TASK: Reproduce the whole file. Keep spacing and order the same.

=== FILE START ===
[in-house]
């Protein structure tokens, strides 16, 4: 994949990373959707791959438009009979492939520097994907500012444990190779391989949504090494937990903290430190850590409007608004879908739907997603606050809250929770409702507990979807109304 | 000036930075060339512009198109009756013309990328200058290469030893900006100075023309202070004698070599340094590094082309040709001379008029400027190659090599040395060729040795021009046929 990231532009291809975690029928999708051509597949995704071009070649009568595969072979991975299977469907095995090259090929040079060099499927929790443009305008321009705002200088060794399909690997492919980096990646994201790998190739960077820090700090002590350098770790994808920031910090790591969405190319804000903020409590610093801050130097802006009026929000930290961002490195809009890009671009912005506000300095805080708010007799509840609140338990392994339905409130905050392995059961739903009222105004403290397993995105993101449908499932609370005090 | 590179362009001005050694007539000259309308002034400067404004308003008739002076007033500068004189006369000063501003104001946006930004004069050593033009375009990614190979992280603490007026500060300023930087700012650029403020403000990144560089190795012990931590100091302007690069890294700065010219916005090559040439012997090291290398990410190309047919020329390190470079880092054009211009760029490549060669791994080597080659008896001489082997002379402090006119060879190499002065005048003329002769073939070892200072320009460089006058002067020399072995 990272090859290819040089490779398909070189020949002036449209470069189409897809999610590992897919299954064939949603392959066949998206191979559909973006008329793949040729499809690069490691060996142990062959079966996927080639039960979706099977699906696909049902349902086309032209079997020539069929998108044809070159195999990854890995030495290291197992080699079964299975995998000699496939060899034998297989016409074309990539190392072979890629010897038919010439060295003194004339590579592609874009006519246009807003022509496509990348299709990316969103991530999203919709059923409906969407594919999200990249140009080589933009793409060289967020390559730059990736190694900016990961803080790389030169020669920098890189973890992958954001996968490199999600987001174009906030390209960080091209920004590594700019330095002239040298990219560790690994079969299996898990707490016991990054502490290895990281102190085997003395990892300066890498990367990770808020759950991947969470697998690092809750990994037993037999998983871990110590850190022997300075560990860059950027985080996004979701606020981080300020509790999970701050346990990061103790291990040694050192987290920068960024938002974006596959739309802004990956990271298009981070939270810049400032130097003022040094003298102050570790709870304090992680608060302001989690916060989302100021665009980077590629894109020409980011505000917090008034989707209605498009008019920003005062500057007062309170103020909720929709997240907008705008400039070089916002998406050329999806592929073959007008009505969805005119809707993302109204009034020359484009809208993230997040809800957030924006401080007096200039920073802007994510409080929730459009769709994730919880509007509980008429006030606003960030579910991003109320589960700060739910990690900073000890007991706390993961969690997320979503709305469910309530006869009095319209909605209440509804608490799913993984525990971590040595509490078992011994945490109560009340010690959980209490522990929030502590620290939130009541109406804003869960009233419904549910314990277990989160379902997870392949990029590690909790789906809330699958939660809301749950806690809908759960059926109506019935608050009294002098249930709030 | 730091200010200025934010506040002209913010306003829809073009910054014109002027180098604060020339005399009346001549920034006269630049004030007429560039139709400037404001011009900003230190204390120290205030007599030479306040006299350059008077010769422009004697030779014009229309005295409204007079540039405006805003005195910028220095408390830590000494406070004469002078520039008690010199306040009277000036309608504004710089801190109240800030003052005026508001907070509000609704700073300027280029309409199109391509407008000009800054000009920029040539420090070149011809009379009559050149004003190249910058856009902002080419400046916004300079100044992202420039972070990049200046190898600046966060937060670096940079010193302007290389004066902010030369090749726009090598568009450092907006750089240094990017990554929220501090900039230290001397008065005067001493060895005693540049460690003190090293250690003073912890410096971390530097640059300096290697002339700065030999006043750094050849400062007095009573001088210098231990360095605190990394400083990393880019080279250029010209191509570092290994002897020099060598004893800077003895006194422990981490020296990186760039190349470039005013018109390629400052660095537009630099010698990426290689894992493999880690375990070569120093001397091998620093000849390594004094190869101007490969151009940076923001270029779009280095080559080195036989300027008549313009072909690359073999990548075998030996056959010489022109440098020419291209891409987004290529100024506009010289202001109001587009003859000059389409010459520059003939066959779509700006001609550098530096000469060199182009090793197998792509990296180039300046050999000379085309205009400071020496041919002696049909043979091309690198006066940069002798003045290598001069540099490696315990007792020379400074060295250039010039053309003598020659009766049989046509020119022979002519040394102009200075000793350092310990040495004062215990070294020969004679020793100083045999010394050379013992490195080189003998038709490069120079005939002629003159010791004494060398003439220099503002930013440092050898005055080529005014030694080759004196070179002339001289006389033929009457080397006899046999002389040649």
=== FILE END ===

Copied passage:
[in-house]
């Protein structure tokens, strides 16, 4: 994949990373959707791959438009009979492939520097994907500012444990190779391989949504090494937990903290430190850590409007608004879908739907997603606050809250929770409702507990979807109304 | 000036930075060339512009198109009756013309990328200058290469030893900006100075023309202070004698070599340094590094082309040709001379008029400027190659090599040395060729040795021009046929 990231532009291809975690029928999708051509597949995704071009070649009568595969072979991975299977469907095995090259090929040079060099499927929790443009305008321009705002200088060794399909690997492919980096990646994201790998190739960077820090700090002590350098770790994808920031910090790591969405190319804000903020409590610093801050130097802006009026929000930290961002490195809009890009671009912005506000300095805080708010007799509840609140338990392994339905409130905050392995059961739903009222105004403290397993995105993101449908499932609370005090 | 590179362009001005050694007539000259309308002034400067404004308003008739002076007033500068004189006369000063501003104001946006930004004069050593033009375009990614190979992280603490007026500060300023930087700012650029403020403000990144560089190795012990931590100091302007690069890294700065010219916005090559040439012997090291290398990410190309047919020329390190470079880092054009211009760029490549060669791994080597080659008896001489082997002379402090006119060879190499002065005048003329002769073939070892200072320009460089006058002067020399072995 990272090859290819040089490779398909070189020949002036449209470069189409897809999610590992897919299954064939949603392959066949998206191979559909973006008329793949040729499809690069490691060996142990062959079966996927080639039960979706099977699906696909049902349902086309032209079997020539069929998108044809070159195999990854890995030495290291197992080699079964299975995998000699496939060899034998297989016409074309990539190392072979890629010897038919010439060295003194004339590579592609874009006519246009807003022509496509990348299709990316969103991530999203919709059923409906969407594919999200990249140009080589933009793409060289967020390559730059990736190694900016990961803080790389030169020669920098890189973890992958954001996968490199999600987001174009906030390209960080091209920004590594700019330095002239040298990219560790690994079969299996898990707490016991990054502490290895990281102190085997003395990892300066890498990367990770808020759950991947969470697998690092809750990994037993037999998983871990110590850190022997300075560990860059950027985080996004979701606020981080300020509790999970701050346990990061103790291990040694050192987290920068960024938002974006596959739309802004990956990271298009981070939270810049400032130097003022040094003298102050570790709870304090992680608060302001989690916060989302100021665009980077590629894109020409980011505000917090008034989707209605498009008019920003005062500057007062309170103020909720929709997240907008705008400039070089916002998406050329999806592929073959007008009505969805005119809707993302109204009034020359484009809208993230997040809800957030924006401080007096200039920073802007994510409080929730459009769709994730919880509007509980008429006030606003960030579910991003109320589960700060739910990690900073000890007991706390993961969690997320979503709305469910309530006869009095319209909605209440509804608490799913993984525990971590040595509490078992011994945490109560009340010690959980209490522990929030502590620290939130009541109406804003869960009233419904549910314990277990989160379902997870392949990029590690909790789906809330699958939660809301749950806690809908759960059926109506019935608050009294002098249930709030 | 730091200010200025934010506040002209913010306003829809073009910054014109002027180098604060020339005399009346001549920034006269630049004030007429560039139709400037404001011009900003230190204390120290205030007599030479306040006299350059008077010769422009004697030779014009229309005295409204007079540039405006805003005195910028220095408390830590000494406070004469002078520039008690010199306040009277000036309608504004710089801190109240800030003052005026508001907070509000609704700073300027280029309409199109391509407008000009800054000009920029040539420090070149011809009379009559050149004003190249910058856009902002080419400046916004300079100044992202420039972070990049200046190898600046966060937060670096940079010193302007290389004066902010030369090749726009090598568009450092907006750089240094990017990554929220501090900039230290001397008065005067001493060895005693540049460690003190090293250690003073912890410096971390530097640059300096290697002339700065030999006043750094050849400062007095009573001088210098231990360095605190990394400083990393880019080279250029010209191509570092290994002897020099060598004893800077003895006194422990981490020296990186760039190349470039005013018109390629400052660095537009630099010698990426290689894992493999880690375990070569120093001397091998620093000849390594004094190869101007490969151009940076923001270029779009280095080559080195036989300027008549313009072909690359073999990548075998030996056959010489022109440098020419291209891409987004290529100024506009010289202001109001587009003859000059389409010459520059003939066959779509700006001609550098530096000469060199182009090793197998792509990296180039300046050999000379085309205009400071020496041919002696049909043979091309690198006066940069002798003045290598001069540099490696315990007792020379400074060295250039010039053309003598020659009766049989046509020119022979002519040394102009200075000793350092310990040495004062215990070294020969004679020793100083045999010394050379013992490195080189003998038709490069120079005939002629003159010791004494060398003439220099503002930013440092050898005055080529005014030694080759004196070179002339001289006389033929009457080397006899046999002389040649």